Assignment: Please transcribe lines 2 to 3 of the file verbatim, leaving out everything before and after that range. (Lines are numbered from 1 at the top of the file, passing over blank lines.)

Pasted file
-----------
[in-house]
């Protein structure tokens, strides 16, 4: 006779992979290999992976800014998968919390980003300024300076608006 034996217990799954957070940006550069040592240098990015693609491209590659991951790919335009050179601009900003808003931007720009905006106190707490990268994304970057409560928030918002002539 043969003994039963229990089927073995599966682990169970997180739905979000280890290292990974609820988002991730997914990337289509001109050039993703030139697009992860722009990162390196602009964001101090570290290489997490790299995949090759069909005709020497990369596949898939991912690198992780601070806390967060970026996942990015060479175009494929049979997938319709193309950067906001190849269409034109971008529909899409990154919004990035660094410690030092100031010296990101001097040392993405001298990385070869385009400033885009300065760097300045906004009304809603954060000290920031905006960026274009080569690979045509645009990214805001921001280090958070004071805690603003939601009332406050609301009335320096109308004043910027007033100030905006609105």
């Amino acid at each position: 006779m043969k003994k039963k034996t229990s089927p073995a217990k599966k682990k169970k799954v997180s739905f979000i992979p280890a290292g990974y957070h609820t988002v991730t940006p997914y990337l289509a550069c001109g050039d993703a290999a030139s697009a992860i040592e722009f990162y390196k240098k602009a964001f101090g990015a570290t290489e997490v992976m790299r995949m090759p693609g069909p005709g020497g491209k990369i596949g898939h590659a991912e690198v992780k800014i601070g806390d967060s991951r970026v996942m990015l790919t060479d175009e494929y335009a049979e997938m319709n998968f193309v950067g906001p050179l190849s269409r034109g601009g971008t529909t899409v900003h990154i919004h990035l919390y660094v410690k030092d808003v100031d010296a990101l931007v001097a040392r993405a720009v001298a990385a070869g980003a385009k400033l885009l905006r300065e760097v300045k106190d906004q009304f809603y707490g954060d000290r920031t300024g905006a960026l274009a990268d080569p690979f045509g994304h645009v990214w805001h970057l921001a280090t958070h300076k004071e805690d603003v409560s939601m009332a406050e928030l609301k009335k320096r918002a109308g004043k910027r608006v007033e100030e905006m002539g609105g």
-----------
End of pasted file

């Protein structure tokens, strides 16, 4: 006779992979290999992976800014998968919390980003300024300076608006 034996217990799954957070940006550069040592240098990015693609491209590659991951790919335009050179601009900003808003931007720009905006106190707490990268994304970057409560928030918002002539 043969003994039963229990089927073995599966682990169970997180739905979000280890290292990974609820988002991730997914990337289509001109050039993703030139697009992860722009990162390196602009964001101090570290290489997490790299995949090759069909005709020497990369596949898939991912690198992780601070806390967060970026996942990015060479175009494929049979997938319709193309950067906001190849269409034109971008529909899409990154919004990035660094410690030092100031010296990101001097040392993405001298990385070869385009400033885009300065760097300045906004009304809603954060000290920031905006960026274009080569690979045509645009990214805001921001280090958070004071805690603003939601009332406050609301009335320096109308004043910027007033100030905006609105």
């Amino acid at each position: 006779m043969k003994k039963k034996t229990s089927p073995a217990k599966k682990k169970k799954v997180s739905f979000i992979p280890a290292g990974y957070h609820t988002v991730t940006p997914y990337l289509a550069c001109g050039d993703a290999a030139s697009a992860i040592e722009f990162y390196k240098k602009a964001f101090g990015a570290t290489e997490v992976m790299r995949m090759p693609g069909p005709g020497g491209k990369i596949g898939h590659a991912e690198v992780k800014i601070g806390d967060s991951r970026v996942m990015l790919t060479d175009e494929y335009a049979e997938m319709n998968f193309v950067g906001p050179l190849s269409r034109g601009g971008t529909t899409v900003h990154i919004h990035l919390y660094v410690k030092d808003v100031d010296a990101l931007v001097a040392r993405a720009v001298a990385a070869g980003a385009k400033l885009l905006r300065e760097v300045k106190d906004q009304f809603y707490g954060d000290r920031t300024g905006a960026l274009a990268d080569p690979f045509g994304h645009v990214w805001h970057l921001a280090t958070h300076k004071e805690d603003v409560s939601m009332a406050e928030l609301k009335k320096r918002a109308g004043k910027r608006v007033e100030e905006m002539g609105g």